ICRC Somalia delegation newsletter - Nearly 500,000 people received medical help in 2015

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Somalia health news: Nearly 500,000 people received medical help in 2015


The International Committee of the Red Cross (ICRC) can trace its role in health to the origins of the institution. The witnessing of dire battlefield carnage provided the first impulse to form the organization. Over the ensuing 150 years our work in health has expanded from direct care of those injured in battle to include war surgery, support to primary health care and specialist orthopedic and prosthetic centres in various countries around the world.

Ensuring quality healthcare is always a challenge and in Somalia this task is compounded by the constraints of instability, protracted armed conflict and recurrent climactic shocks. The need for easily accessible health facilities, specialized personnel and planning and management expertise are even more keenly felt given the general hardships communities face.
This is a task beyond the means of any single actor and we benefit from a strong partnership with the Somali Red Crescent Society (SRCS) in fulfilling our role.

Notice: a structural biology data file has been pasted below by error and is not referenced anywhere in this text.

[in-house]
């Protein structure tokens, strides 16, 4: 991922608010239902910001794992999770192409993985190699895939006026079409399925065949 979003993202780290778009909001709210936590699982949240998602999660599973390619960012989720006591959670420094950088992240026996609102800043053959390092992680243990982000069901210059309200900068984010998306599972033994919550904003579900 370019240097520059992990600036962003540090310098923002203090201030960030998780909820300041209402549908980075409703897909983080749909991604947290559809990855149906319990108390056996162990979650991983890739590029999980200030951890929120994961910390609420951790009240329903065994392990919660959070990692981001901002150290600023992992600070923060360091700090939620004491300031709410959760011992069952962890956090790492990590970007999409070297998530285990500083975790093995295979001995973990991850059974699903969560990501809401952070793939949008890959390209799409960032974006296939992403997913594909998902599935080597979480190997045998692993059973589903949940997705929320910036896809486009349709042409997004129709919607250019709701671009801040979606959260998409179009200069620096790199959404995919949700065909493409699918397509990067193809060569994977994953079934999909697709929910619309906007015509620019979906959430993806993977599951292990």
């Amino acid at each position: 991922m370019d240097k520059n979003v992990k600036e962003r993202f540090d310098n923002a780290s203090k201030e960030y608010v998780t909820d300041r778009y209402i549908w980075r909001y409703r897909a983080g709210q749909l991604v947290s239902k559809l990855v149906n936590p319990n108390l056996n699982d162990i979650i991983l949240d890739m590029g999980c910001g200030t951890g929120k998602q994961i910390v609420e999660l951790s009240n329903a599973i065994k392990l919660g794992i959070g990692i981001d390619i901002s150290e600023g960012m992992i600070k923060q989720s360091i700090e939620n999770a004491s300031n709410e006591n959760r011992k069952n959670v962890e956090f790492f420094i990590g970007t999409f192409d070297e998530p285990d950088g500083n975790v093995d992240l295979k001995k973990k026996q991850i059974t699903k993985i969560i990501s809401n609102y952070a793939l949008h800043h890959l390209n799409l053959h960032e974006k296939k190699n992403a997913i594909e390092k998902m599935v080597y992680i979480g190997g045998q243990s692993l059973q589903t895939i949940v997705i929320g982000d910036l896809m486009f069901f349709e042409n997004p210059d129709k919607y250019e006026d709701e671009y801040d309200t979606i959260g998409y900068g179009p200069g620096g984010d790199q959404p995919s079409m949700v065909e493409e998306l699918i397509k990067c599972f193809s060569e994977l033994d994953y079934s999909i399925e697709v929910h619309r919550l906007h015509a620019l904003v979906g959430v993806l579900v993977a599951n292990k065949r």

At the core of all of our work is the individual humanitarian gesture; this is epitomized and given literal embodiment by healthcare. The importance of this action in armed conflict is reflected in International Humanitarian Law (the Laws of Armed Conflict), which insists on the unconditional right to healthcare for injured individuals from all sides of a given conflict but also on the protection of health facilities and personnel. Violence against patients and health-care workers remains a critical yet overlooked humanitarian issue in Somalia and beyond.

These pages describe our various activities, which include material and training support to hospitals, SRCS primary health clinics and the supply of medical material for the treatment of those harmed in armed clashes. Perhaps the most daunting aspect of our work in health is the awareness of how much more remains to be done.
The examples described are only a very small part of the required response. While the larger task can seem overwhelming, individual instances like a diligent intern, a committed mother or a steadfast hospital director hold the promise of less trying times ahead.